Kemialliset Ystavat, The Skaters, Axolotl, DJ Dog Dick @ Floristree

Download live sets (MP3 or FLAC) for Skaters, Axolotl, DJ Dog Dick for a limited time, courtesy of Aural States and Jeff the Baltimore Taper. Just click on the artist name to goto the downloads!

Ah yes, an ambient noise show. I don’t want to make a protracted defense of the genre, so I will simply state that this is music; in many cases beautiful music.

But I will concede that musicians in this genre are often hit-or-miss. To be sure, turning knobs on FX pedals doesn’t require great musical chops, but you still better be inspired when performing. With an ambient music live performance, as with any musical performance really, it is immediately apparent when the musician is just going through the motions.

In the case of this genre, watching a person “go through the motions” twisting knobs can be pretty disappointing. But then again there are those absolutely sublime performances. Last night’s show at the Floristree saw both extremes.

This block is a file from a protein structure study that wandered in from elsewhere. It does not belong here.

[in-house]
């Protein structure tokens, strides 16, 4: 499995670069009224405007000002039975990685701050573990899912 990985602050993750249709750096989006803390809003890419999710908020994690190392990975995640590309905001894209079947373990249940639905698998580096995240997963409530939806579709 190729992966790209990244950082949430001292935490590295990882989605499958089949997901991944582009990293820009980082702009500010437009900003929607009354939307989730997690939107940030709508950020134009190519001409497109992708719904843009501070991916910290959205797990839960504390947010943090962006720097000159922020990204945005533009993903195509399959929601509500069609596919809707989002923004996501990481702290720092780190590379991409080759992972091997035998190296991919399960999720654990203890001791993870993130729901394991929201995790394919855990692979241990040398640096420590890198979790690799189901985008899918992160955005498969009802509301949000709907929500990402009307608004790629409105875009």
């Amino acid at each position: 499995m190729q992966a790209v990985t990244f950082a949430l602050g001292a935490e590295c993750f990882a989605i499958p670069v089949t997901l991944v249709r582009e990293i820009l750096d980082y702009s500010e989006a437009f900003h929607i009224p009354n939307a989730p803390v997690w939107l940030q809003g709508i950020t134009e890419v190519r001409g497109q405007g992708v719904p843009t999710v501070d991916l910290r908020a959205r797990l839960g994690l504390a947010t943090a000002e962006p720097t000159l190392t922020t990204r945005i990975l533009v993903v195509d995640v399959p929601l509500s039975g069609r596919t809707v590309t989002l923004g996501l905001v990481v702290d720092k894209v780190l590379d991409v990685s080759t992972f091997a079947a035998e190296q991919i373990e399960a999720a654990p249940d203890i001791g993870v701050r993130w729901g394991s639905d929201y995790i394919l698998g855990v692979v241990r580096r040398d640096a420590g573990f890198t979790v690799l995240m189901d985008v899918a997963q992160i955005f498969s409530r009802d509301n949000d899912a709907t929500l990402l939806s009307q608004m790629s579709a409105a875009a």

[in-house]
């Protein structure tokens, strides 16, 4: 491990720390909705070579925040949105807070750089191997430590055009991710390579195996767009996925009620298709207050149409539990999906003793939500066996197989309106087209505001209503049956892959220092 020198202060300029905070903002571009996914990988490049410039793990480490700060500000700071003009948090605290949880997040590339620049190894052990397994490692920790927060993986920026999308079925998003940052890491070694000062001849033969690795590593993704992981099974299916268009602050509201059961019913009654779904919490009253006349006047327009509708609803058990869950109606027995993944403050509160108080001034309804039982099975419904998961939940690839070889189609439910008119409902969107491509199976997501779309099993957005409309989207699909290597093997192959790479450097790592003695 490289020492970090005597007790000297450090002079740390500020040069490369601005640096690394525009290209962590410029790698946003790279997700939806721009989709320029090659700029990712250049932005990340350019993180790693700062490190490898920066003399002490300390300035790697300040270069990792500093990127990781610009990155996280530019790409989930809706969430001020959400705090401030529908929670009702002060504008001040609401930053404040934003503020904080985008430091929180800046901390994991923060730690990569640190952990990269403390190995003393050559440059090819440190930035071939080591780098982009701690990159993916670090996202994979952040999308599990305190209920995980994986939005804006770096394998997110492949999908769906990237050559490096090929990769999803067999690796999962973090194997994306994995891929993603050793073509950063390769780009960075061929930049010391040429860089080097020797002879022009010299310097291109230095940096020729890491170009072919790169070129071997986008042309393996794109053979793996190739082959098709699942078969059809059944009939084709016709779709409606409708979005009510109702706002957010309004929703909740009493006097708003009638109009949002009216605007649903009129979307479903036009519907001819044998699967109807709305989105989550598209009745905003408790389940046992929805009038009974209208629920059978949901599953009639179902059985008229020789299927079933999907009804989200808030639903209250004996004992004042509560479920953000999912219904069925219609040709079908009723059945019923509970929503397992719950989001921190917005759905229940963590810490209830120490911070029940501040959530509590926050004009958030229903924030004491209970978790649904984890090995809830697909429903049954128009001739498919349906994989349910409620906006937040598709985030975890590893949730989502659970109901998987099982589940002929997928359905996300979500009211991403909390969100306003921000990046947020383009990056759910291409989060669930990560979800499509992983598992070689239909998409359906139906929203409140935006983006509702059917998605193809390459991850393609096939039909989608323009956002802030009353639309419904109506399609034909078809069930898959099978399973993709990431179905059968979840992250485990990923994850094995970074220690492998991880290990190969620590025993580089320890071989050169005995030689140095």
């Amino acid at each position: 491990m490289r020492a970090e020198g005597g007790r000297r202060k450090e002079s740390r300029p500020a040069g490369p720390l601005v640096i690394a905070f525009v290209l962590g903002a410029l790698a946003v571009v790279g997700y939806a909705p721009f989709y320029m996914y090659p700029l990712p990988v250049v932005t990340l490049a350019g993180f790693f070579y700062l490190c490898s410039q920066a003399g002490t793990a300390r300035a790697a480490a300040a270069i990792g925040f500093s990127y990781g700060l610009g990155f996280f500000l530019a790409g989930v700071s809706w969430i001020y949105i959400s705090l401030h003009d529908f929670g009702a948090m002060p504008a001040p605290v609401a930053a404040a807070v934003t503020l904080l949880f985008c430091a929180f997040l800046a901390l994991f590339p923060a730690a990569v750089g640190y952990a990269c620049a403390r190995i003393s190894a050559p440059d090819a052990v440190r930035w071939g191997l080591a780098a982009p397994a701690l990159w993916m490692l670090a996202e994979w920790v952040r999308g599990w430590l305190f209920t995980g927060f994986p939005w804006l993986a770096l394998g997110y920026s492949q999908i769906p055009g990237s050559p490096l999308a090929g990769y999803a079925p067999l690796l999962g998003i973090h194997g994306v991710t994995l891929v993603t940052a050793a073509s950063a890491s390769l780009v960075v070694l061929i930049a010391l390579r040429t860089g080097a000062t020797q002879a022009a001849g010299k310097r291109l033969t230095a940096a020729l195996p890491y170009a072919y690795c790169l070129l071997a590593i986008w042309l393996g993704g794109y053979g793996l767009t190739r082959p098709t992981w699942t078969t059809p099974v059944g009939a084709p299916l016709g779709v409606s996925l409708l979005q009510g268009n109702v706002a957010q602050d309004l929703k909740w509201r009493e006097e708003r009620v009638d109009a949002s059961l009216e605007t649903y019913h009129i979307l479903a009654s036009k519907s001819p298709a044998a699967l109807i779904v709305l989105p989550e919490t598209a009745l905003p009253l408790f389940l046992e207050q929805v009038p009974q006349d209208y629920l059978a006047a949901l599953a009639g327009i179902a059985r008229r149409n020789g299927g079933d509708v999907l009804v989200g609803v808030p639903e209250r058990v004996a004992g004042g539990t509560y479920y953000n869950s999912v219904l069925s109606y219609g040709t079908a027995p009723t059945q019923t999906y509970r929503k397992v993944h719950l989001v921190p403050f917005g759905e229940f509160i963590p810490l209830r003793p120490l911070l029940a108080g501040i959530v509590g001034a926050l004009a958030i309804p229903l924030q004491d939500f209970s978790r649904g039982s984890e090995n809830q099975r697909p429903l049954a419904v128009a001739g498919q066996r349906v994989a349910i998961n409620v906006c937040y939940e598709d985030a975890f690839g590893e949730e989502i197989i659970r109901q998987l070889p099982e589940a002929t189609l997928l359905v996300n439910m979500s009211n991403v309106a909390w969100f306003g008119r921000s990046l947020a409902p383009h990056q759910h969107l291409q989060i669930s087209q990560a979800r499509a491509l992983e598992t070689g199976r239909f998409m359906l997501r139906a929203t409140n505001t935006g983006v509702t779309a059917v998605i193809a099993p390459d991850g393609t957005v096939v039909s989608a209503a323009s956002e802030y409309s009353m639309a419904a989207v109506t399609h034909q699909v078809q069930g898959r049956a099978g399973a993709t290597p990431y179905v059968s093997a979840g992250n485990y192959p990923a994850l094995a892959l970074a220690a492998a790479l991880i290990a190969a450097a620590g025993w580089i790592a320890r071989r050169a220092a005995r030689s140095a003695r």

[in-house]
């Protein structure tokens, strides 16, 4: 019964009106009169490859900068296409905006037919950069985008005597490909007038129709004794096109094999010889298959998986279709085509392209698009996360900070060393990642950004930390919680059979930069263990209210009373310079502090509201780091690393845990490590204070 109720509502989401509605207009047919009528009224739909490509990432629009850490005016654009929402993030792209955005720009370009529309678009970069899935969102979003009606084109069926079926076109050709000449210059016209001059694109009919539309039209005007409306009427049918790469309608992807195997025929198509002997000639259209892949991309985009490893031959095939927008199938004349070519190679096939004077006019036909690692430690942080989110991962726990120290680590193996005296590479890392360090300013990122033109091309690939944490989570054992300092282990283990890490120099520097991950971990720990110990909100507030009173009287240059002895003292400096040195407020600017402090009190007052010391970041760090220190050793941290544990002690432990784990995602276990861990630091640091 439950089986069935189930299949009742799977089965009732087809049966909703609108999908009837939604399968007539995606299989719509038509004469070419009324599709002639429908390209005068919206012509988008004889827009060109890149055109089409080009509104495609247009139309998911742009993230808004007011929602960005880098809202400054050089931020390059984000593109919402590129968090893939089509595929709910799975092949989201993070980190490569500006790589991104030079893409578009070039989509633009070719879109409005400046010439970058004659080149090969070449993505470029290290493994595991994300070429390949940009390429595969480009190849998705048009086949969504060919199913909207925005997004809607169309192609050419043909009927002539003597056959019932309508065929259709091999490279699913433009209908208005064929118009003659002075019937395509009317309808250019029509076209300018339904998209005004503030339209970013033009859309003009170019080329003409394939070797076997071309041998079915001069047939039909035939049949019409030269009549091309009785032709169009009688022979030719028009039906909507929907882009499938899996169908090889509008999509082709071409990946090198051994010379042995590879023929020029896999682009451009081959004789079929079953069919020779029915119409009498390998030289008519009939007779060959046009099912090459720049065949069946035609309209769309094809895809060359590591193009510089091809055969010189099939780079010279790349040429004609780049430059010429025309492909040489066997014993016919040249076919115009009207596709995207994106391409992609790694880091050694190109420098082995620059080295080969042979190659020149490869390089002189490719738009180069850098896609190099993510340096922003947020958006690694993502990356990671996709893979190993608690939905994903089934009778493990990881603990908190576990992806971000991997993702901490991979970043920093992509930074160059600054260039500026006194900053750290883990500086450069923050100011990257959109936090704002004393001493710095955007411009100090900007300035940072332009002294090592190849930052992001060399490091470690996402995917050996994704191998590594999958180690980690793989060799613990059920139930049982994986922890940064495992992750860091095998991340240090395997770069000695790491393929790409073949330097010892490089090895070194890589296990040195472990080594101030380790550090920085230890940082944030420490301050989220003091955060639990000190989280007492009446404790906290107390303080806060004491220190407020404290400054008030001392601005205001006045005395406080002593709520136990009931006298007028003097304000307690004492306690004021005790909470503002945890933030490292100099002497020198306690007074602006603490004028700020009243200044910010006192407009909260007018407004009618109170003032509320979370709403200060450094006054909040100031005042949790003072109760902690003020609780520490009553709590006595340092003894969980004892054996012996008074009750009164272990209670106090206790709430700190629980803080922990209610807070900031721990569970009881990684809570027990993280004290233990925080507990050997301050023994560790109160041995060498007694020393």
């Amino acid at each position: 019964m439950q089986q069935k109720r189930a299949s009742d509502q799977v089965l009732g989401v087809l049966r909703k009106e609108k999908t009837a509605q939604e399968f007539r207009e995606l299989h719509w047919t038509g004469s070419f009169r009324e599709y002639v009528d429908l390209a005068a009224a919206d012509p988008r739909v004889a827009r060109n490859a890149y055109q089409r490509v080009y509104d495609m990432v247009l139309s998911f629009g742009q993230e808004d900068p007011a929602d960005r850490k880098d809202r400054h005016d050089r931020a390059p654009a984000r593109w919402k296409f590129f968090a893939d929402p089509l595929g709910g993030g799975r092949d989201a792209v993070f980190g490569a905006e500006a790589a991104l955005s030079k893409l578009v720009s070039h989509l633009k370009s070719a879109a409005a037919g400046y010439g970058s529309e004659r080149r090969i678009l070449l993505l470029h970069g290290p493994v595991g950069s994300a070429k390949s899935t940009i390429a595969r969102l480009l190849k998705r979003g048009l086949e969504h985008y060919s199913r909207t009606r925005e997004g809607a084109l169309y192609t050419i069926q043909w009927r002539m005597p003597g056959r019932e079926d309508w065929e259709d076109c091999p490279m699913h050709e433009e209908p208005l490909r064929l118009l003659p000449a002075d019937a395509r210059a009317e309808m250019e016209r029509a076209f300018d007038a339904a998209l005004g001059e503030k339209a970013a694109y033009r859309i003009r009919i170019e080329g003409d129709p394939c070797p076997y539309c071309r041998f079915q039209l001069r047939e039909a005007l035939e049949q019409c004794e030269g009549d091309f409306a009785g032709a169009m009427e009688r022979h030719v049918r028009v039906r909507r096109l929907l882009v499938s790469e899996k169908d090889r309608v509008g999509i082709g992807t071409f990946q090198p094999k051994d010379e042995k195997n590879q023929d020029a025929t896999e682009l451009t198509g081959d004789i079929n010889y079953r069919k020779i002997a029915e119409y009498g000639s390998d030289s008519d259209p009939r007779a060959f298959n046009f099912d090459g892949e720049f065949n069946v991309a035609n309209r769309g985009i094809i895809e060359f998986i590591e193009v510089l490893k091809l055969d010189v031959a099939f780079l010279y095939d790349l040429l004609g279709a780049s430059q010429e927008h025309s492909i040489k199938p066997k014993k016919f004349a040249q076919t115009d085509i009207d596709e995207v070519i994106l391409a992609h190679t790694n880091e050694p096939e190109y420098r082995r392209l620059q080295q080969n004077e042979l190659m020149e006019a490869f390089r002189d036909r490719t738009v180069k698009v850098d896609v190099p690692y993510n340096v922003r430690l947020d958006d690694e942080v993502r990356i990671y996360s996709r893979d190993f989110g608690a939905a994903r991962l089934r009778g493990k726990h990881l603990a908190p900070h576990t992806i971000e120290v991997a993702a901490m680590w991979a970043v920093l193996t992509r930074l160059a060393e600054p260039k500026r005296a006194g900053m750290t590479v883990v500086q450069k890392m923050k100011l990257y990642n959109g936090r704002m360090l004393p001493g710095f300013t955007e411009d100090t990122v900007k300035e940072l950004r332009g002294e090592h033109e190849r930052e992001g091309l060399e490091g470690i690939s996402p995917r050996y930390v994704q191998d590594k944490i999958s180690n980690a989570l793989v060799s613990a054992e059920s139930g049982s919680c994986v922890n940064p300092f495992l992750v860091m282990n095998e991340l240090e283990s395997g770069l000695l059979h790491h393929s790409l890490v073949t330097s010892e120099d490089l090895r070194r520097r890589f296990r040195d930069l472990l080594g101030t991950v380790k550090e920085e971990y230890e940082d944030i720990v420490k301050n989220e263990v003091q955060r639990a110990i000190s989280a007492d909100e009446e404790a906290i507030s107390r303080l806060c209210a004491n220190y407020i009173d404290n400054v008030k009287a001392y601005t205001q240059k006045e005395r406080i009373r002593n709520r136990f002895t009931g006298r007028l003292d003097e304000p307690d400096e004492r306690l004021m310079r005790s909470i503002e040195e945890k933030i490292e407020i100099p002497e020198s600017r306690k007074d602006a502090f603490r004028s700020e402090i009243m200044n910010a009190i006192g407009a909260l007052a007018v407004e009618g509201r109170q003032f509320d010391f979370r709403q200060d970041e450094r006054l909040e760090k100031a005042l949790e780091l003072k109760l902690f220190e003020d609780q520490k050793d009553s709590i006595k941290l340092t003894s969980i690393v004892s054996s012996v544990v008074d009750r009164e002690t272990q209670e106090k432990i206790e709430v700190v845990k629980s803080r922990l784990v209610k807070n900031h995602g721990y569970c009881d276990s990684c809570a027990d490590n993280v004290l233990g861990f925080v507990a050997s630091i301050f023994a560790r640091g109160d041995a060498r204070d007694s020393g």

The show was originally booked at the Talking Head Club, but due to the recent closing of that club’s Davis St space, this show was moved to the Floristree space in the H & H building. Talking Head’s new home is the former lounge of Sonar. Adam Savage, of the Talking Head, commented on the closing, and subsequent move to Sonar.

“It’s easier to manage. That place [the Davis Street location] was a dirty rock club for 25 years. The building was like an old boat–every time you plugged a hole, a new one sprang up. I can spend more time working on booking and shows,” said Savage.

Savage also said more improvements for the new space are in the works.

Because of booking conflicts, not all shows from the Talking Head could simply be moved to the new Sonar location. This is where other local venues, such as Floristree and Sidebar, helped out.

“Luckily I have friends all over. Everyone is really co-operative. There are just so many places to play,” said Savage.

“The last time the Talking Head shut down there were a lot of weird rumors, and I don’t know where people got them from. I just want to do shows,” added Savage.

Up first was DJ Dog Dick. I love the alliteration in the name, and it conjures up very distinct images. However, the name is a bit misleading as it is not a raunchy ghetto tech DJ a la DJ Assault.